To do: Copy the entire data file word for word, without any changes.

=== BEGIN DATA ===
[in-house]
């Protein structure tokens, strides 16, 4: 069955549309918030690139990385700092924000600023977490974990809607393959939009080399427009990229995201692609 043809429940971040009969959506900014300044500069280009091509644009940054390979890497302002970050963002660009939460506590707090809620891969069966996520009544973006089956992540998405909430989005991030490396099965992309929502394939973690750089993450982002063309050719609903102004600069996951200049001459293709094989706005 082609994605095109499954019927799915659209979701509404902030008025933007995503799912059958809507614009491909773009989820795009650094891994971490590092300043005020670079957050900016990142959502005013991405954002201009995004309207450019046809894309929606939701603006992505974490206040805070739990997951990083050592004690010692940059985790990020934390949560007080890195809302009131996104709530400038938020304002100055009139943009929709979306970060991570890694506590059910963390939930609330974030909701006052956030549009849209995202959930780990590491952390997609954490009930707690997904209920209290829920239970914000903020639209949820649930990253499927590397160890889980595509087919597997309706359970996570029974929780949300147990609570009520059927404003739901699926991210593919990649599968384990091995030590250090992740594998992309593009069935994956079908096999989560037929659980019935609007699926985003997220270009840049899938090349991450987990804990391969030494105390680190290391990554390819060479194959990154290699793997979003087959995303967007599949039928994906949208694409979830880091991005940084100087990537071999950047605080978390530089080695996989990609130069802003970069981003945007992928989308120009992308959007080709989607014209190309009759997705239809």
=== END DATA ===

[in-house]
């Protein structure tokens, strides 16, 4: 069955549309918030690139990385700092924000600023977490974990809607393959939009080399427009990229995201692609 043809429940971040009969959506900014300044500069280009091509644009940054390979890497302002970050963002660009939460506590707090809620891969069966996520009544973006089956992540998405909430989005991030490396099965992309929502394939973690750089993450982002063309050719609903102004600069996951200049001459293709094989706005 082609994605095109499954019927799915659209979701509404902030008025933007995503799912059958809507614009491909773009989820795009650094891994971490590092300043005020670079957050900016990142959502005013991405954002201009995004309207450019046809894309929606939701603006992505974490206040805070739990997951990083050592004690010692940059985790990020934390949560007080890195809302009131996104709530400038938020304002100055009139943009929709979306970060991570890694506590059910963390939930609330974030909701006052956030549009849209995202959930780990590491952390997609954490009930707690997904209920209290829920239970914000903020639209949820649930990253499927590397160890889980595509087919597997309706359970996570029974929780949300147990609570009520059927404003739901699926991210593919990649599968384990091995030590250090992740594998992309593009069935994956079908096999989560037929659980019935609007699926985003997220270009840049899938090349991450987990804990391969030494105390680190290391990554390819060479194959990154290699793997979003087959995303967007599949039928994906949208694409979830880091991005940084100087990537071999950047605080978390530089080695996989990609130069802003970069981003945007992928989308120009992308959007080709989607014209190309009759997705239809």